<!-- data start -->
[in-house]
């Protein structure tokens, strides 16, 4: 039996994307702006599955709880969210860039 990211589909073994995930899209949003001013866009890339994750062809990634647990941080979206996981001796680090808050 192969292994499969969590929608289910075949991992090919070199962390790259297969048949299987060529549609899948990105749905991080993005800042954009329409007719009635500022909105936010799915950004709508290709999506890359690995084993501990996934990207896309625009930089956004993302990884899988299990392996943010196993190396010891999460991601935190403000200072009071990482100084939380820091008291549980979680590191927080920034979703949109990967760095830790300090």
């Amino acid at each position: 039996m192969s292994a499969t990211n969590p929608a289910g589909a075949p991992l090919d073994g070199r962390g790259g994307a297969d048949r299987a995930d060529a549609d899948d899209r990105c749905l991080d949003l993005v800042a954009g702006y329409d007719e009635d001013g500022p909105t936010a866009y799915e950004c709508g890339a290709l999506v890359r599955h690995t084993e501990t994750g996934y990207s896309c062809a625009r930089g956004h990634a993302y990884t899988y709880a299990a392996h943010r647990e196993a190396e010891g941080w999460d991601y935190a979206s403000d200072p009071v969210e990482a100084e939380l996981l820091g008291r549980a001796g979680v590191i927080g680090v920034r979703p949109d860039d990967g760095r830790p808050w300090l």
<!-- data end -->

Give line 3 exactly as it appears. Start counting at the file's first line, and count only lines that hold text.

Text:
């Amino acid at each position: 039996m192969s292994a499969t990211n969590p929608a289910g589909a075949p991992l090919d073994g070199r962390g790259g994307a297969d048949r299987a995930d060529a549609d899948d899209r990105c749905l991080d949003l993005v800042a954009g702006y329409d007719e009635d001013g500022p909105t936010a866009y799915e950004c709508g890339a290709l999506v890359r599955h690995t084993e501990t994750g996934y990207s896309c062809a625009r930089g956004h990634a993302y990884t899988y709880a299990a392996h943010r647990e196993a190396e010891g941080w999460d991601y935190a979206s403000d200072p009071v969210e990482a100084e939380l996981l820091g008291r549980a001796g979680v590191i927080g680090v920034r979703p949109d860039d990967g760095r830790p808050w300090l």